In dealing with my health insurer, the NYC Parking Violations Bureau, and an English bank today, it comes as no surprise to anyone that these bureaucracies are designed not to do things, but to prevent things from happening. Usually, they are given a revenue stream that is operated by highly efficient and often officious individuals. On the back end, the crew that are supposed to help in times of need, that is to give service, these people are often handicapped by their superiors who teach them not to answer any question until it is properly asked of them. Their purpose is to prevent the revenue stream from being breached in any fashion and for profits to be maximized. It works.

How did we get into this predicament? I don’t want to blame Wal-Mart just because they are big (although my daughter had an interesting run in with them on Sunday about a prescription) but the larger a corporation becomes, the dumber the employees are allowed to act. Even Einstein knew how to act dumb, so it is not as if these people are stupid. But when intelligence is not engaged in a job, why think? Consequently, we have a dumb boundary or the moat for the modern day thane, laird or whatever you want to call Mega-Huge Corporation of today. With dumbness, you can discourage people as my manager had to call the health insurer three times before she knew the right question to ask, I had to hold for 15 minutes for the Parking Violations Office who had overcharged me and finally, the bank who told me that it was after hours and I should call tomorrow. After all, I only had an unauthorized transaction on my debit card. If I have spent a million pounds by tomorrow, it isn’t my fault. Or is it?


Our political system is extremely interesting to me. It seems as if all of the candidates are forced, given the nature of the news media, to perfect a delivery that is acceptable to their base. It is sort of a one note delivery. Stray off message and the media makes a federal case out of how the message is not what the candidate meant all along.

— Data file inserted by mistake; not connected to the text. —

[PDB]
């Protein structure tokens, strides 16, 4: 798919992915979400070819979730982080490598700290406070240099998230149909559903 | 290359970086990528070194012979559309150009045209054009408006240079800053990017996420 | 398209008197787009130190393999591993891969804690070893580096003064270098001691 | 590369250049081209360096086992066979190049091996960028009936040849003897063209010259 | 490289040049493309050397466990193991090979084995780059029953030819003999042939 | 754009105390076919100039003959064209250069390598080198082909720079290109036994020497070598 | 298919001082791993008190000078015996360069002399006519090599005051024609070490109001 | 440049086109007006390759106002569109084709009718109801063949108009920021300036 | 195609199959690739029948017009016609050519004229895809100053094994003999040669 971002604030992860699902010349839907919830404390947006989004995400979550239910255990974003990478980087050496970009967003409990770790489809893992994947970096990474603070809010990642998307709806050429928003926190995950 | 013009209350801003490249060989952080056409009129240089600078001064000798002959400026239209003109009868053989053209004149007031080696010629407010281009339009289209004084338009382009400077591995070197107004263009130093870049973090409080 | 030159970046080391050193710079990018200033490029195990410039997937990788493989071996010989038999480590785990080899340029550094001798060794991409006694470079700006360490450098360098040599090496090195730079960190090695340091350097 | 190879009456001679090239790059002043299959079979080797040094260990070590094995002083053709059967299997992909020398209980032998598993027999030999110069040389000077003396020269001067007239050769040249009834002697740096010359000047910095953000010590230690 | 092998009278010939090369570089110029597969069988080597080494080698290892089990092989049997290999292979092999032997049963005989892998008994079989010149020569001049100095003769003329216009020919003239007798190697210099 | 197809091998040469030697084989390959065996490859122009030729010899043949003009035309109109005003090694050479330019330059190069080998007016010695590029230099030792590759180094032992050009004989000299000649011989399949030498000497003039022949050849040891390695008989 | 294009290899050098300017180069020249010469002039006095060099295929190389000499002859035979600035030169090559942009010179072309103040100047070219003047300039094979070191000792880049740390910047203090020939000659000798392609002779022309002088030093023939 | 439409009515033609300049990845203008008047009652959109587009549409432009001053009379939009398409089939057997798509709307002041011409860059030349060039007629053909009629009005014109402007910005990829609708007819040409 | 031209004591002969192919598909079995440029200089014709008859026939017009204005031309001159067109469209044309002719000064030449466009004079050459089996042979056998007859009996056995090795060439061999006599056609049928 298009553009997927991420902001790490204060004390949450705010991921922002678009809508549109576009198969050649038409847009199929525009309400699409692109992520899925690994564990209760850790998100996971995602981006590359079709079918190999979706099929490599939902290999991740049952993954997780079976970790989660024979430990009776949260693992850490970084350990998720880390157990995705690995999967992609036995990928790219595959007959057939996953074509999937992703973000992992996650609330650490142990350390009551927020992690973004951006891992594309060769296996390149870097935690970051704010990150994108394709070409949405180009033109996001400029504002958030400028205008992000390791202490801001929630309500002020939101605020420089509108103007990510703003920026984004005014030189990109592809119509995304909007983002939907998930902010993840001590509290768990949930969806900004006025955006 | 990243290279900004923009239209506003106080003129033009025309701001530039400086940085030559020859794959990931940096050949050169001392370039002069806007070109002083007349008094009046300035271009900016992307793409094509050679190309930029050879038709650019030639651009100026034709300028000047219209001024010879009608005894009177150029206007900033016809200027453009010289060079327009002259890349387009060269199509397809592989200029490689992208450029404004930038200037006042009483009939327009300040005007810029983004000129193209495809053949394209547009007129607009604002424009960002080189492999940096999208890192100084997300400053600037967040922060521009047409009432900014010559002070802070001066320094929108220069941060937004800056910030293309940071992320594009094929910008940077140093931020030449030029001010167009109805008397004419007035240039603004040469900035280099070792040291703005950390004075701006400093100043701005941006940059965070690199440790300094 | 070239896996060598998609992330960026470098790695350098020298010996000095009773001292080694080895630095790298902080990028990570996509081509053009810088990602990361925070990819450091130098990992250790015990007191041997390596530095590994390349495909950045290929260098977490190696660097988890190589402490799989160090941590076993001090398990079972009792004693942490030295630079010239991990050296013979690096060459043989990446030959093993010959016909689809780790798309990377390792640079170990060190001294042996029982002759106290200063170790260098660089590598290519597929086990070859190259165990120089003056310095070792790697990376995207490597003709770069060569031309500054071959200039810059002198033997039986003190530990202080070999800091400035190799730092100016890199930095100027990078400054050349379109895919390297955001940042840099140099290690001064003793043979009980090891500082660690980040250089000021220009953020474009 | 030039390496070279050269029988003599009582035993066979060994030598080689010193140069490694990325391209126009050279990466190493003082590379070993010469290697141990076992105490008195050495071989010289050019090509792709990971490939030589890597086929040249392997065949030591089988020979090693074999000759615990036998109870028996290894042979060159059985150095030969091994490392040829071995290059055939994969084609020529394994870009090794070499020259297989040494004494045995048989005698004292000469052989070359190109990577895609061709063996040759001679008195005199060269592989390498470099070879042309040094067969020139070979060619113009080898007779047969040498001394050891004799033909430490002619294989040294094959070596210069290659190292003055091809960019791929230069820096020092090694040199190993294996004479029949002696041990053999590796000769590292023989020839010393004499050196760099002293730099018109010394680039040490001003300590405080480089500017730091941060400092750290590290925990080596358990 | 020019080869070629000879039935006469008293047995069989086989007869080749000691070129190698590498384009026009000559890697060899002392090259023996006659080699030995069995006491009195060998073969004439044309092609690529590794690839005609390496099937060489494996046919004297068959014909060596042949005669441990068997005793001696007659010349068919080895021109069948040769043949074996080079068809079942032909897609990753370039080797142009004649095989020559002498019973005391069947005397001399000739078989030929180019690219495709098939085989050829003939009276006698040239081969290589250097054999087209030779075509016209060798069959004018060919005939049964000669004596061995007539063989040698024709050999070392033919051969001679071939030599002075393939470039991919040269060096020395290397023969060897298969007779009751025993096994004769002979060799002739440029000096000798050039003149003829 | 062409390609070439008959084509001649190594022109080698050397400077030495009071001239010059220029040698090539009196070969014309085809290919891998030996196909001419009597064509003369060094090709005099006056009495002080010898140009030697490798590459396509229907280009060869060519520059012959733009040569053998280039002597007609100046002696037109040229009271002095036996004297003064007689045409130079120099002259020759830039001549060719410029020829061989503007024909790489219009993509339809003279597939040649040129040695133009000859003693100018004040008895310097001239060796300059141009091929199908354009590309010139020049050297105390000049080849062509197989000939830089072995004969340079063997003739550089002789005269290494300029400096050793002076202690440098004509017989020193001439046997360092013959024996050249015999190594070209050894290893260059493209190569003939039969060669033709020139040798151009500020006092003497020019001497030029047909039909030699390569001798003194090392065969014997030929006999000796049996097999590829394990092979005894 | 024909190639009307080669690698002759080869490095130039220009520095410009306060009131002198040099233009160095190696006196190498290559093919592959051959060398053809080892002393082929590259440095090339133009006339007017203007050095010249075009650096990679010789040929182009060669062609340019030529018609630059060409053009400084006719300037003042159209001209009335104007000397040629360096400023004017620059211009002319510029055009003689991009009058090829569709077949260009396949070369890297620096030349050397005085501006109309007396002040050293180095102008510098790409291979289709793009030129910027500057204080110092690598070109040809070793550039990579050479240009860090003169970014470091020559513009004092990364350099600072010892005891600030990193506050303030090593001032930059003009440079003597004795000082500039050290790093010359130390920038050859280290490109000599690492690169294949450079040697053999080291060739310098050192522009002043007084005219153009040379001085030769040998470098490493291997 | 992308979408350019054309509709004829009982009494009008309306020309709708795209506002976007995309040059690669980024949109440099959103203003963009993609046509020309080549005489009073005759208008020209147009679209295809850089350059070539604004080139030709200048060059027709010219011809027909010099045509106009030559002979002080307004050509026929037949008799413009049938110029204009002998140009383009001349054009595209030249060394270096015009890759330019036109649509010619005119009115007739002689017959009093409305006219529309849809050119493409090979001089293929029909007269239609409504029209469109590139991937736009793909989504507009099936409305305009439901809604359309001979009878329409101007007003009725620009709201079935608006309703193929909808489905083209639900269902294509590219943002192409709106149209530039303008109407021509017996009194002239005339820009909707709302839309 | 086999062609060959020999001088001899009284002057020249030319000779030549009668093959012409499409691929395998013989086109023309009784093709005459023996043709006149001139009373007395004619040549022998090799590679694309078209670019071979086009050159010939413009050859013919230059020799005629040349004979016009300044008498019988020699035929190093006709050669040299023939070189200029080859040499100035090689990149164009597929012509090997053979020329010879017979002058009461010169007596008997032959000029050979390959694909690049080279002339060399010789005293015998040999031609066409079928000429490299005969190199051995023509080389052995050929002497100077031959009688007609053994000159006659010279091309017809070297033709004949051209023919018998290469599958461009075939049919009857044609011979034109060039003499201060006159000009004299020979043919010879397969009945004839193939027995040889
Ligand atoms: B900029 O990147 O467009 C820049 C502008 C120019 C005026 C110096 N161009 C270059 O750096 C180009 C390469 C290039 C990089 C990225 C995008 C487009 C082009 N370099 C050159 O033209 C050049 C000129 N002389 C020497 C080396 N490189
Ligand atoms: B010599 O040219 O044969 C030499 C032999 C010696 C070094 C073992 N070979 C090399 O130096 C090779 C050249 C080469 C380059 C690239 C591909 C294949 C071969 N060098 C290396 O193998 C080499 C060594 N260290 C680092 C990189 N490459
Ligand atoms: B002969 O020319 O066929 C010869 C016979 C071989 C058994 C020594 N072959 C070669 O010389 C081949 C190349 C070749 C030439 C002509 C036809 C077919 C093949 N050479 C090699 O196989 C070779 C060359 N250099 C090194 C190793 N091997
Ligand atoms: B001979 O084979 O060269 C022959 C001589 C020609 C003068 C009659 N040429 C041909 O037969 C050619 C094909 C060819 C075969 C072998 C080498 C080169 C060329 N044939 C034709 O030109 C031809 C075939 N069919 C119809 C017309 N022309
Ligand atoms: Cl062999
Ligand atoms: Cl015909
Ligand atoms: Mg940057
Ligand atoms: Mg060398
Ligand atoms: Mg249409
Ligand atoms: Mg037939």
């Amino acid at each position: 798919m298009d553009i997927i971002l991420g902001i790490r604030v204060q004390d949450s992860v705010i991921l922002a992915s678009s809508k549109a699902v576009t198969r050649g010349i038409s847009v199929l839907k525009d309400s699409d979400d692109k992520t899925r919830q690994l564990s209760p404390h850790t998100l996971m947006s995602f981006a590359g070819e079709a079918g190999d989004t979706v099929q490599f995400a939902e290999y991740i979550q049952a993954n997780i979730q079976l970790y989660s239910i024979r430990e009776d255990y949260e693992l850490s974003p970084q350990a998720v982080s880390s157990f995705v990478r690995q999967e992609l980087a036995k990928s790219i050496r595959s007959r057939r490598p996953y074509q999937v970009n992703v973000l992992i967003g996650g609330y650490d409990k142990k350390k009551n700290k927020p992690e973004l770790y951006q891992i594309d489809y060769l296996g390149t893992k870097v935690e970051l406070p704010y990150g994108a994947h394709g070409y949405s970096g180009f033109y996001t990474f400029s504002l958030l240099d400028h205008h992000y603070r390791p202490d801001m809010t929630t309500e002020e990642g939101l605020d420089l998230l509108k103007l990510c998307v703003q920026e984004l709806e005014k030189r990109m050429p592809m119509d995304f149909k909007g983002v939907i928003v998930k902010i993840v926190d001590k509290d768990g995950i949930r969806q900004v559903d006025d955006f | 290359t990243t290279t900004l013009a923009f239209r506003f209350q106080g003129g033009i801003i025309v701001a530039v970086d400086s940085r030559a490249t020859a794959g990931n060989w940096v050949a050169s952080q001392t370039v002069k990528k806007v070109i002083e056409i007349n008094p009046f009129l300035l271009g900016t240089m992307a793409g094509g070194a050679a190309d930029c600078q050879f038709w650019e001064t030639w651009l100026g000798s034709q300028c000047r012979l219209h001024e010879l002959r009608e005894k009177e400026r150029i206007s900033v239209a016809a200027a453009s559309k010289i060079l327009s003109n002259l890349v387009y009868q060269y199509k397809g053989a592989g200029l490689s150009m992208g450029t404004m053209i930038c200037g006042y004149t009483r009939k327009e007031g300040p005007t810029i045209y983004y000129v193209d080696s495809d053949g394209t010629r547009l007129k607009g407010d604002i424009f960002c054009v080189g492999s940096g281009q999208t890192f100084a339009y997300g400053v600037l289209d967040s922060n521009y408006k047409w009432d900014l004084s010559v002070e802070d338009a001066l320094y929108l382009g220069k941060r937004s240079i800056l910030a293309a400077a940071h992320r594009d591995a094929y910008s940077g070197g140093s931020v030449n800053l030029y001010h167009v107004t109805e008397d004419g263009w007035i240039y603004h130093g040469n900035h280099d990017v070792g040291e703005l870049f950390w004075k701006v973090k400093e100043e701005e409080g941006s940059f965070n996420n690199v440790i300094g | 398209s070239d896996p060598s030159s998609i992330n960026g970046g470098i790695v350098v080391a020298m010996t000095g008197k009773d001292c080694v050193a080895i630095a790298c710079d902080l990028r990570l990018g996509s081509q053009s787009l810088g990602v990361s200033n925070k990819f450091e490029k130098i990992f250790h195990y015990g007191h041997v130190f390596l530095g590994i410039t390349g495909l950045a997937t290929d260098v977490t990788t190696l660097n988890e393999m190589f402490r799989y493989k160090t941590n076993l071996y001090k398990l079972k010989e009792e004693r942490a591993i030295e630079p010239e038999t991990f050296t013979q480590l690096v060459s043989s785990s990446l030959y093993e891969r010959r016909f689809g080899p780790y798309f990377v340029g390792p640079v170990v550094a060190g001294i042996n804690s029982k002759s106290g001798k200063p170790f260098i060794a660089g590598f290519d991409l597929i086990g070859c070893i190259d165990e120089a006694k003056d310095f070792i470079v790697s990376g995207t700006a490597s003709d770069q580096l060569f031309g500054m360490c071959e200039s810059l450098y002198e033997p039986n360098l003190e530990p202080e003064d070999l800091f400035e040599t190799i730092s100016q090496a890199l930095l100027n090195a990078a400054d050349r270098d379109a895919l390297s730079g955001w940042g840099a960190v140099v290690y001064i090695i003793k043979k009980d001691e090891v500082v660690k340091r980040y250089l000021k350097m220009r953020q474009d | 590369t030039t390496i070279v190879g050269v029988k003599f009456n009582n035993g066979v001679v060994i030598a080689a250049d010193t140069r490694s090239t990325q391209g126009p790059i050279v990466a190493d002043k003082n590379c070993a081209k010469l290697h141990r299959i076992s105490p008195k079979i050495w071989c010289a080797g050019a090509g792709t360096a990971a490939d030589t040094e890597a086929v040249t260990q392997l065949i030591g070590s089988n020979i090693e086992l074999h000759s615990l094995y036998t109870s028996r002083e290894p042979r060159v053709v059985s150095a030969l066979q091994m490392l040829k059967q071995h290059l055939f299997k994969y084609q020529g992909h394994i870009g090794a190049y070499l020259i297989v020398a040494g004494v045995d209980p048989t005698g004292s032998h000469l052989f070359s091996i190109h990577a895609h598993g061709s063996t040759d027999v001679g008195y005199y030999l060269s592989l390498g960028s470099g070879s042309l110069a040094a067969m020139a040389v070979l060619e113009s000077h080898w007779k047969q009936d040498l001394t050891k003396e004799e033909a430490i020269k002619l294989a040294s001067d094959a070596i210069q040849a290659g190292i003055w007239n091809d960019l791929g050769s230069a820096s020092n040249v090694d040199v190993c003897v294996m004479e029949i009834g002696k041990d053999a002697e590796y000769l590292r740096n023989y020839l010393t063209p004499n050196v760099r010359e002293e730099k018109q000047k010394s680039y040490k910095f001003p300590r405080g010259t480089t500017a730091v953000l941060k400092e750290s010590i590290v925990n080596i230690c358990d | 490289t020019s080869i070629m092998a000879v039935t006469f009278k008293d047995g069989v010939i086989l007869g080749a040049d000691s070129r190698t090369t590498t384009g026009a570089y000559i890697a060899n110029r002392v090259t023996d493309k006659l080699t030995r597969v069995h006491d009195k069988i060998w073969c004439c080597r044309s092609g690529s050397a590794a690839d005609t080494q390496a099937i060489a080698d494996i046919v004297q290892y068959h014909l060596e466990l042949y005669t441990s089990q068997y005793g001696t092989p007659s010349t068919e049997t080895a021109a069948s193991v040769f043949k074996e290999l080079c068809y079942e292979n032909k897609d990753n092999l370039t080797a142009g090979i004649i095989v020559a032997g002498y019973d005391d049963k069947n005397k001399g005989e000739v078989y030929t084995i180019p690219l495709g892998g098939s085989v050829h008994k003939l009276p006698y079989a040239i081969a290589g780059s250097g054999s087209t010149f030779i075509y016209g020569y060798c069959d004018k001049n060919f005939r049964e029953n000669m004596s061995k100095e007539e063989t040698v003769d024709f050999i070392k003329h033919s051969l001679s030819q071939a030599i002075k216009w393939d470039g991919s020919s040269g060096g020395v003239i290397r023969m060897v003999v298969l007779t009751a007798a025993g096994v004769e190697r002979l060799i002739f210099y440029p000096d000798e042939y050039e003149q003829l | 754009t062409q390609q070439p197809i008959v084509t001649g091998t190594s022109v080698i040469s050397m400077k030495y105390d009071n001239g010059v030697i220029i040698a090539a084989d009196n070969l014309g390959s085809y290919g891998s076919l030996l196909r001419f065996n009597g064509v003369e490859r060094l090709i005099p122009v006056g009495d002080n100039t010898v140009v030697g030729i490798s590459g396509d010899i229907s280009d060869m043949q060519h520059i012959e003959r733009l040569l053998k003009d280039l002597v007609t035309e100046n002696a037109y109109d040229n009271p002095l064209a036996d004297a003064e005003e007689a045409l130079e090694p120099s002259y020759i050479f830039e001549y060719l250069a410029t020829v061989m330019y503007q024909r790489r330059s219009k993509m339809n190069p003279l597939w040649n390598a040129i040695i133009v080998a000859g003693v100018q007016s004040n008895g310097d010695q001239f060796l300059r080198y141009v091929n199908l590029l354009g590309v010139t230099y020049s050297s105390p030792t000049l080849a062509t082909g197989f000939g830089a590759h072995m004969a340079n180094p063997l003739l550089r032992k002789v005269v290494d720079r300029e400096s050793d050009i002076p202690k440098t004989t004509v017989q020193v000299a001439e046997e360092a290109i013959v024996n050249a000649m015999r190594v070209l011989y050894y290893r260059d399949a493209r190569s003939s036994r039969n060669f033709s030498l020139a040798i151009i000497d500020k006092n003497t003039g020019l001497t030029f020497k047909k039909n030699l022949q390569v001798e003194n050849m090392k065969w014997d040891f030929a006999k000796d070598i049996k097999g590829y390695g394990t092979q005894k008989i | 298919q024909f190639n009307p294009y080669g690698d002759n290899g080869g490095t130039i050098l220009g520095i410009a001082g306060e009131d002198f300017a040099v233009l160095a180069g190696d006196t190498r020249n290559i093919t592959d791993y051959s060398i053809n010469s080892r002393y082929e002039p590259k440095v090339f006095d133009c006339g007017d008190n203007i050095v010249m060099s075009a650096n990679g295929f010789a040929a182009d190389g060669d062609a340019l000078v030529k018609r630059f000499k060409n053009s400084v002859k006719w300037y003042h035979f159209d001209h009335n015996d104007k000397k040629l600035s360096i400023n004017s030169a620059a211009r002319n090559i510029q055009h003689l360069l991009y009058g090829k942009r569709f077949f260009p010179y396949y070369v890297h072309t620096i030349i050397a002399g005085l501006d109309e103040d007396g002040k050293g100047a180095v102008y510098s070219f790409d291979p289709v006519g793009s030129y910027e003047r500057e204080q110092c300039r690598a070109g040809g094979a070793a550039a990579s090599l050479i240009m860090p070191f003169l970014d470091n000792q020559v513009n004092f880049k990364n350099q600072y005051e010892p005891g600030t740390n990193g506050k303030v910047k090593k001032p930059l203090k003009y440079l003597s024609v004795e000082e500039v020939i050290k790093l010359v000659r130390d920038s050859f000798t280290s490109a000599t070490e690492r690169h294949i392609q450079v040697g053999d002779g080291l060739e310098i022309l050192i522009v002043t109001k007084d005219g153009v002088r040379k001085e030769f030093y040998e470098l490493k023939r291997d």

How complex is it being the president of the U.S.? Actually, I would say it is very complex. Are we any clearer at this point in time of how any of these candidates would fare in facing the bureaucracy of America which seems incapable of dealing with all sorts of things from bridge collapses to Defense Department overbilling to infrastructure meltdown to education and health reform? I don’t think we are.

What is really interesting is how the Republican candidates are trying to appeal to the Christian right, the Karl Rove innovation that got Bush elected in 2000. The Democrats, on the other hand, are trying to unify but by the time the candidate is chosen, they will be at each other’s throats. A Republican candidate is not that far fetched given this factor.

Would that we had a system that focused on policy.


A friend who visited Art Basel in Miami told me that he did not understand contemporary art but that he felt it was the fault of his own ignorance. “Once I know the context of a painting within the artist’s work, I can start to get a handle on at least one painting.”

My counter to this assertion is that context should not matter at all. Context only matters when talking about value, but it does not matter in the assessment of aesthetics. Van Gogh painted some so-so pictures and they are almost never what one thinks of when Van Gogh is mentioned. Are they still good pictures? To my way of thinking, if I like them, they are, but if I don’t then they are not. Guess what this type of assessment does to value? It tanks it.

I have never liked Frank Lloyd Wright furniture. It is uncomfortable to look at and sit in. I love Greene and Greene furniture. One company was a furniture company designing furniture to live with and admire and the other company was making props for an architect. Isn’t this obvious to everyone?


WNYC had a program on fakes Saturday morning featuring the former director of the Metropolitan Museum of Art, Thomas Hoving. Hoving is grating because he is like the little kid who knows it all and has to tell you that he does. The arrogance is very annoying.

Having said all that, he is also very smart. He is smart because he looks at works of art with a common sense that asks, why does that piece exist? It may sound too elementary a question for many curators who immediately try to insert a piece into an historical and stylistic continuum, but it is the best question to ask when first looking at a work of art.

Faking is not the problem of English antique furniture. For the most part, the primary issue is quality and the interpretation of age. As the 18th century was the apotheosis of great craft and great style, it has been re-interpreted often, all through the 19th century as a matter of fact. Some of these pieces look superb and it is often a matter of individual experience that recognizes that they are not 18th century made. Having said that, many of the pieces are obvious reproductions and there seems to be a willing confluence of dealers and buyers that want to believe they are older and better than they are.